The landscape that ambles past the train window is unyieldingly flat. So flat that I’m almost willing it to provide even a skerrick of topographical variation. The California Zephyr, the whimsically named train that I’m aboard, chugs towards the sunrise, which is lazily spreading its morning glow across the golden fields that hem the tracks. Sporadic, lone houses soon turn into rows, then into neighbourhoods, and soon enough the train is pulling to a lethargic halt in downtown Omaha.
Standing basically at the centre of the United States, I’m overwhelmed by the notion of just how far we are from the ocean. Having always lived within a few hours’ drive of the coast, I find it hard to fathom that I could drive for days in any direction and still see no sign of the coast. I overhear someone getting off the train behind me mention that they’re heading to the beach for the day and I wonder to myself how that could be possible. It turns out that, in Nebraska, spending the day on the side of a lake qualifies as a beach trip. I see my friend waiting for me on the platform, which, in truth, is really just a carpark. The train station itself is a tiny affair, sitting like a square Monopoly house just in front of the tracks.
The California Zephyr passes through here twice a day – early in the morning and late at night – on its way to and from Chicago and San Francisco. Aside from that, the diminutive station stays dormant all day – a sign that Omaha isn’t often inundated with visitors. And from the sea of red-and-white attire (the colours of Nebraska’s beloved college football team, the Huskers), I gather that I’m one of the few getting off the train who aren’t returning home. I’m soon made to feel like a local, however, for as soon as we get into the car, my friend hands me a bright red Huskers sweatshirt. We’re headed to a game tomorrow and she doesn’t want me being the only one not wearing the local team’s colours (to say football is huge here is being modest – on game day, the stadium in the capital city, Lincoln, has a population equivalent to the third most populous city in Nebraska).
Since it’s early in the morning, we head to Omaha’s Old Market for breakfast. Situated downtown, the Old Market comprises glorious, ageing redbrick buildings, many of which are remnants from the city’s early settlers. Back in the mid-19th century, Nebraska was right on the frontier of the Wild West, having only recently been taken over from Indian Territory. With cobblestoned streets still intact in the Old Market, it’s not hard to close your eyes and imagine hearing the clatter of horse hooves and the grating of wagon wheels trundling by. These days the buildings are home to stellar restaurants, tiny bars, charming boutiques and vintage stores of all varieties – books, clothing, vinyl, toys, memorabilia (and cowboy hats, of which I try on my very first) – meaning you could spend the entire day eating, shopping and digging through treasures and consider it well spent. Omaha’s epicurean scene has recently spread to the emerging hipster neighbourhoods of Benson and Dundee, where a fledgling specialty coffee scene has also blossomed in what once was considered an espresso dearth.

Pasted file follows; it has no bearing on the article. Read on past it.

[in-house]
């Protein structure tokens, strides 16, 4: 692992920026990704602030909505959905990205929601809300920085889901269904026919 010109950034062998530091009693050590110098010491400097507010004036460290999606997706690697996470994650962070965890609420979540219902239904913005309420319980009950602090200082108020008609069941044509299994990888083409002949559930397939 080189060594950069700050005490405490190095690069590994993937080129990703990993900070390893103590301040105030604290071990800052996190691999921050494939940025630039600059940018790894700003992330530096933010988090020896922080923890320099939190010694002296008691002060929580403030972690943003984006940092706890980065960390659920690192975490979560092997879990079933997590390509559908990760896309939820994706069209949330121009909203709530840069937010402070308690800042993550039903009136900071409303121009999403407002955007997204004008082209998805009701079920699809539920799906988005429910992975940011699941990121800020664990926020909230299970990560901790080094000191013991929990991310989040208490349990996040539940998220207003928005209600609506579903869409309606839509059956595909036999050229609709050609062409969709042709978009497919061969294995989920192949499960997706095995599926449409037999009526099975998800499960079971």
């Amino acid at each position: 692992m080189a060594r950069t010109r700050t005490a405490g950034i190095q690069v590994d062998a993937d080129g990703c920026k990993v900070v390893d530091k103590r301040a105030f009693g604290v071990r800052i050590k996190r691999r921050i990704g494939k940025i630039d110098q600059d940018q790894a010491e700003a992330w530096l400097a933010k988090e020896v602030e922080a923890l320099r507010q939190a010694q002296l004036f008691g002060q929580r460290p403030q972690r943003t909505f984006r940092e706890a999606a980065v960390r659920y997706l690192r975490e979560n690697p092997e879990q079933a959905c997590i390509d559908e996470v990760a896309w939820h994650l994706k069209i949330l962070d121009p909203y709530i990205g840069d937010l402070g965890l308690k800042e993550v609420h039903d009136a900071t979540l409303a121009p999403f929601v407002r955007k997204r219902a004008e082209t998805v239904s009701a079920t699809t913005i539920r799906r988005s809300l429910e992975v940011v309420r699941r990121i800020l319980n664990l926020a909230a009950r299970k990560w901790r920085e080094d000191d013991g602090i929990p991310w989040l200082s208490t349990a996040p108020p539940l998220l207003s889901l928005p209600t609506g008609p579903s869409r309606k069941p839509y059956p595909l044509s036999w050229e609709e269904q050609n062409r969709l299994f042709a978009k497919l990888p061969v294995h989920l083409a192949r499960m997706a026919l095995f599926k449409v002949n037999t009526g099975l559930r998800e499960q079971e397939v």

Having explored the city’s various creative pockets, later in the day we set off driving through the Nebraskan countryside. With the afternoon sun in full force, we continue for what seems like hours with still not a hill in sight. Stalks of corn cluster together tightly in fields, standing tall as if to live up to their emblematic significance in Nebraska, known as the Cornhusker state. Picturesque red barns with white awnings loom in the middle of fields, surrounded by perfectly rolled bales of hay.
Cows loiter nearby, while a mare canters regally across a field, her shining mane undulating with each graceful step. Rusting farm equipment, awash in reddish browns and weathered greens, lies in eternal rest on the side of fields, basking in the sunshine as if being rewarded for a lifetime of hard toil. We pass through a tiny one-street town, and I notice that the fields are becoming increasingly verdant. And then it appears – the elusive landscape I’ve been seeking all day. As if out of nowhere, green hills begin to grow.
This story was originally published in the August 2014 issue of map magazine.